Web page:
Revamping Indian Steel: Japan's Green Alliance

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India's Steel Ministry seeks Japanese partnerships to curb emissions in steel production, focusing on hydrogen use and innovative coke-making techniques, reports Business Line. With rising imports and plans to adopt Japanese technologies, India aims for a greener steel future amid global emission reduction endeavors.


India's Steel Ministry is eyeing strategic collaborations with Japan to combat carbon emissions in the steel industry. The alliance intends to secure funding from Japanese entities to introduce cutting-edge technologies, a move highlighted in two pivotal projects aiming to transform steel production processes.

The steel sector in India grapples with excessive carbon emissions due to reliance on raw materials like iron ore and coal, differing from global practices emphasizing alternative sources like scrap. In response to heightened steel imports, notably from China, India has implemented safeguard measures, including imposing 8-12% import duties.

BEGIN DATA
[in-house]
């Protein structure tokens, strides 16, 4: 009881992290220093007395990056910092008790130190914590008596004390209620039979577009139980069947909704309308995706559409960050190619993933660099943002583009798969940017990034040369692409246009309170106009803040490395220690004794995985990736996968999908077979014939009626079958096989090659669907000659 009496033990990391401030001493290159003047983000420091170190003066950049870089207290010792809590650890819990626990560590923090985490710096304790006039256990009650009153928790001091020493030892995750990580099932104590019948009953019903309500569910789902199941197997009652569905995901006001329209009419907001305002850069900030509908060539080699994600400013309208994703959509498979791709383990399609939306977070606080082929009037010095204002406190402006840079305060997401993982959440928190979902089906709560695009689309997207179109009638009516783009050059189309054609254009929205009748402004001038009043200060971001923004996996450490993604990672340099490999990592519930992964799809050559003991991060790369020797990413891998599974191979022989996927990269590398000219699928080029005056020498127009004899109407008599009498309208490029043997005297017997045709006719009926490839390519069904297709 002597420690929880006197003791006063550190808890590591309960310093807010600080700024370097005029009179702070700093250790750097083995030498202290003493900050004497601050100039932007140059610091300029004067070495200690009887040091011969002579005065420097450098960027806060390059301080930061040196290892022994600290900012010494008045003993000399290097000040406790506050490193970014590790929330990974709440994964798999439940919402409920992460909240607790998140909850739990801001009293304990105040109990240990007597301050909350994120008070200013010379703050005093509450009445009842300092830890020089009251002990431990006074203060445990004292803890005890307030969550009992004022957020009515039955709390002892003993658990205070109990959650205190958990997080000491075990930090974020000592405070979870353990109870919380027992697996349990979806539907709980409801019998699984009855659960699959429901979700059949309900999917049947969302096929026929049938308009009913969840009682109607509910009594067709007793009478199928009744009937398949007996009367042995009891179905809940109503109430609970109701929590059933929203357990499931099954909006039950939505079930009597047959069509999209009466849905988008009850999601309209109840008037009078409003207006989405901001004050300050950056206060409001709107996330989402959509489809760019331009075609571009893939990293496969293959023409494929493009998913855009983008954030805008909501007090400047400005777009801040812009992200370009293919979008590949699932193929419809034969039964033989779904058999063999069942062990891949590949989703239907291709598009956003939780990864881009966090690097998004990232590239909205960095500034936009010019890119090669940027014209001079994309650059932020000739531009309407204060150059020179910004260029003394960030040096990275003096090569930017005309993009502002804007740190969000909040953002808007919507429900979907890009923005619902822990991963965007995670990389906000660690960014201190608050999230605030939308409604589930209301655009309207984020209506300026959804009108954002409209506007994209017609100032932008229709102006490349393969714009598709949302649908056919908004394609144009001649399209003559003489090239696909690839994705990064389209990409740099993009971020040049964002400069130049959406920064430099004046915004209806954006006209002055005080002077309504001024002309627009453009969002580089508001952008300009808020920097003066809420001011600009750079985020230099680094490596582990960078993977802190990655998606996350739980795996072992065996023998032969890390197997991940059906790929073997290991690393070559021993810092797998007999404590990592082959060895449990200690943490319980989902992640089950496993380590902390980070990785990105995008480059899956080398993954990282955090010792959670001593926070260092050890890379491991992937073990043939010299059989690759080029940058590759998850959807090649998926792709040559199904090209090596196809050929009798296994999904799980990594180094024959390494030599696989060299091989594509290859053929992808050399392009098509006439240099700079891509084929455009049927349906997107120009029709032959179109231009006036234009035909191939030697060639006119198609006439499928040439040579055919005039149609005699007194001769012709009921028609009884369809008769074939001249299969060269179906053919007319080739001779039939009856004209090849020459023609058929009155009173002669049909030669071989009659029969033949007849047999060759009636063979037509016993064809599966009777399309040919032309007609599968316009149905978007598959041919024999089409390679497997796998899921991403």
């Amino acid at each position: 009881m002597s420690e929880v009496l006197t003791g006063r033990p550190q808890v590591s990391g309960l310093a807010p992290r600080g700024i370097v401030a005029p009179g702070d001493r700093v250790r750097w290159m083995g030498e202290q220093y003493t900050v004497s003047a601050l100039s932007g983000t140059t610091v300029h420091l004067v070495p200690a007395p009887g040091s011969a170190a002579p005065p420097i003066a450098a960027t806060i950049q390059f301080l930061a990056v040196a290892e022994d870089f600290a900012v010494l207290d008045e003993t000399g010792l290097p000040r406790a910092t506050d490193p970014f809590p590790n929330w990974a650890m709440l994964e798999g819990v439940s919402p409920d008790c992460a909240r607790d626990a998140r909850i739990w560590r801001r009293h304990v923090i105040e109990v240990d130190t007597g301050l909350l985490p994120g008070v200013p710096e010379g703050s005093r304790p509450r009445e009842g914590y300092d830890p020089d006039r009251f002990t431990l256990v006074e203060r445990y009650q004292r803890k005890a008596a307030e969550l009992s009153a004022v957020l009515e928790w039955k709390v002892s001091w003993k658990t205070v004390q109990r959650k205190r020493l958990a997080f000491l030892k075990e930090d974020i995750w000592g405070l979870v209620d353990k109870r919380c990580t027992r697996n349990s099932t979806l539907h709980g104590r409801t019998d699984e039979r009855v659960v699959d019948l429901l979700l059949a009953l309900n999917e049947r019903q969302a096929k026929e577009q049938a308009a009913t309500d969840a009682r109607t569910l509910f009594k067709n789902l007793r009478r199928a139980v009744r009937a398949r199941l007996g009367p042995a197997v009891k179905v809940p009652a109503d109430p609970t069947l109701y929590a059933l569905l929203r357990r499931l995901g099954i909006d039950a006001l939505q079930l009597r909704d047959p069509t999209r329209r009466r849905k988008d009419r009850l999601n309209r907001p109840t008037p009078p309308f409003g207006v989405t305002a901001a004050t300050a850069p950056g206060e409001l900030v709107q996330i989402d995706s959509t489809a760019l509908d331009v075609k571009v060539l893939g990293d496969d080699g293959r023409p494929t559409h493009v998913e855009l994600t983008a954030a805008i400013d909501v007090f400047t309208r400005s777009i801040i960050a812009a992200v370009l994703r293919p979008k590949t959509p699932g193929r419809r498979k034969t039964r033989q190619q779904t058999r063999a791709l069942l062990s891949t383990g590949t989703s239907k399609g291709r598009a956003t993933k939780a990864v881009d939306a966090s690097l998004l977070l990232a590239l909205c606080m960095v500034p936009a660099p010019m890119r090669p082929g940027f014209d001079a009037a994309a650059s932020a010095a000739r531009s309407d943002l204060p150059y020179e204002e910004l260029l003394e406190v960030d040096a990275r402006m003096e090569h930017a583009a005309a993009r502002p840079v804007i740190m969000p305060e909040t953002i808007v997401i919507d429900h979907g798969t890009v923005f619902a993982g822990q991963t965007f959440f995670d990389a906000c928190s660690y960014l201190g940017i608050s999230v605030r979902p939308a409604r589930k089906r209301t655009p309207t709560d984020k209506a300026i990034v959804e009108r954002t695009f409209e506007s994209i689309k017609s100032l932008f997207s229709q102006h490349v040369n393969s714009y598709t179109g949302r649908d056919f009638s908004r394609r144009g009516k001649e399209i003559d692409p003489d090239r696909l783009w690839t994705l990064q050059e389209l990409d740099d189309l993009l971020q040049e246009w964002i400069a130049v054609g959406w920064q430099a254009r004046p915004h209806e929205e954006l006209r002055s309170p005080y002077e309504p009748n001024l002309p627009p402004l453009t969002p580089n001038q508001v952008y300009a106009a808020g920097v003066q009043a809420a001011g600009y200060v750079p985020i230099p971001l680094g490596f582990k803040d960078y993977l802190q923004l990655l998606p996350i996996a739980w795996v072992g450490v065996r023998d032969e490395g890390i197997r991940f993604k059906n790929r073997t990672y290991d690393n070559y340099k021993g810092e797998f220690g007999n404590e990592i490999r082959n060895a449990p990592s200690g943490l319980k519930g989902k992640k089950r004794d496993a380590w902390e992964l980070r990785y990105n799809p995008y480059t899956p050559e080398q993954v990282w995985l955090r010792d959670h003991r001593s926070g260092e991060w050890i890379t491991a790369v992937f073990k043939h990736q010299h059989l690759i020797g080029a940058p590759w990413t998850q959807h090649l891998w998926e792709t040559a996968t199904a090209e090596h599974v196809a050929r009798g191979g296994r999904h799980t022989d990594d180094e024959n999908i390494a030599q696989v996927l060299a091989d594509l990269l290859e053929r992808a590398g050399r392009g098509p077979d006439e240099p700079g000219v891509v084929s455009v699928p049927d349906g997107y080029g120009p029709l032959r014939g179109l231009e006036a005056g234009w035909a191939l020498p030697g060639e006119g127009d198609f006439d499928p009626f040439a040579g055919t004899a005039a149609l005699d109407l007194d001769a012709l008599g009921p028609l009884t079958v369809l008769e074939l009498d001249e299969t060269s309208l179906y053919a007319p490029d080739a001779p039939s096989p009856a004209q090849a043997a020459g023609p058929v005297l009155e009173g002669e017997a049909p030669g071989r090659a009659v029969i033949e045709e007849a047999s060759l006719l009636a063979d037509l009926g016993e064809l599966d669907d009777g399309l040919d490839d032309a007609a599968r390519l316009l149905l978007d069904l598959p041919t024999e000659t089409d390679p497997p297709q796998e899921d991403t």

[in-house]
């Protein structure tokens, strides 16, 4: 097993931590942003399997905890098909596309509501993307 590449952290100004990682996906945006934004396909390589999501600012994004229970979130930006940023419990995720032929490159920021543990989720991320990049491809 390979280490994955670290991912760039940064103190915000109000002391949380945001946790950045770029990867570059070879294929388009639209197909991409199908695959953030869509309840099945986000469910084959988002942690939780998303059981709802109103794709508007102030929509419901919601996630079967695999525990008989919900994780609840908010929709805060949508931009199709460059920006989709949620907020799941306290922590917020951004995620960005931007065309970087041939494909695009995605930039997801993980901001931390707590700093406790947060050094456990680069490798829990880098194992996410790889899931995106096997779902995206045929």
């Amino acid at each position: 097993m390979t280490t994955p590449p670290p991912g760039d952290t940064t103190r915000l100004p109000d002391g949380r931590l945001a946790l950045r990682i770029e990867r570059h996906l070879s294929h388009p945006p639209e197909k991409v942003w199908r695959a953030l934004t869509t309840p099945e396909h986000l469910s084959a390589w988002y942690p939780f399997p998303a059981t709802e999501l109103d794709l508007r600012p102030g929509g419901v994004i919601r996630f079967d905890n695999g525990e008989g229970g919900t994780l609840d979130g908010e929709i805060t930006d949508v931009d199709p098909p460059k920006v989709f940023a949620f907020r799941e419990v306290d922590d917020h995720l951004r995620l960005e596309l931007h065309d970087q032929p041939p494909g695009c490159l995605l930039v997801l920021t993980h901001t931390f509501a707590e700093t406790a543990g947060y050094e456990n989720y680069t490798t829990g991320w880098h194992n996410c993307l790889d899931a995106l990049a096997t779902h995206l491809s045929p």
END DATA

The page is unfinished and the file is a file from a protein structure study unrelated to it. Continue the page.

Projections indicate India's trajectory toward becoming the primary importer of metallurgical coal by 2026. The envisaged integration of Japanese technologies anticipates a significant reduction in CO₂ emissions. This includes initiatives to replace coke with hydrogen and incorporate Carbon Capture, Utilization, and Storage (CCUS) technologies.

Nippon Steel's 'Super COURSE 50' project showcases a promising 22% decrease in CO₂ emissions and targets a further 30% reduction by 2023. India aims for a 45% emissions cut by 2030, aligning with global efforts for a more sustainable future.

The SCOPE 21 project focuses on advanced coke-making methods, encouraging the use of non-coking coal to enhance productivity. Despite global benchmarks, India's steel industry parameters lag, presenting opportunities for growth and alignment with international standards.

India's commitment to emission reduction involves a significant shift towards 1,500 GW of non-fossil fuel energy by 2030, emphasizing renewable energy integration in steel production and aspiring to produce 5 million metric tons of green hydrogen.


The collaborative venture with Japan signals India's commitment to greening its steel production. By embracing innovative technologies and aligning with global emission reduction goals, India's steel industry aims to optimize productivity while fostering a more sustainable and environmentally conscious future.

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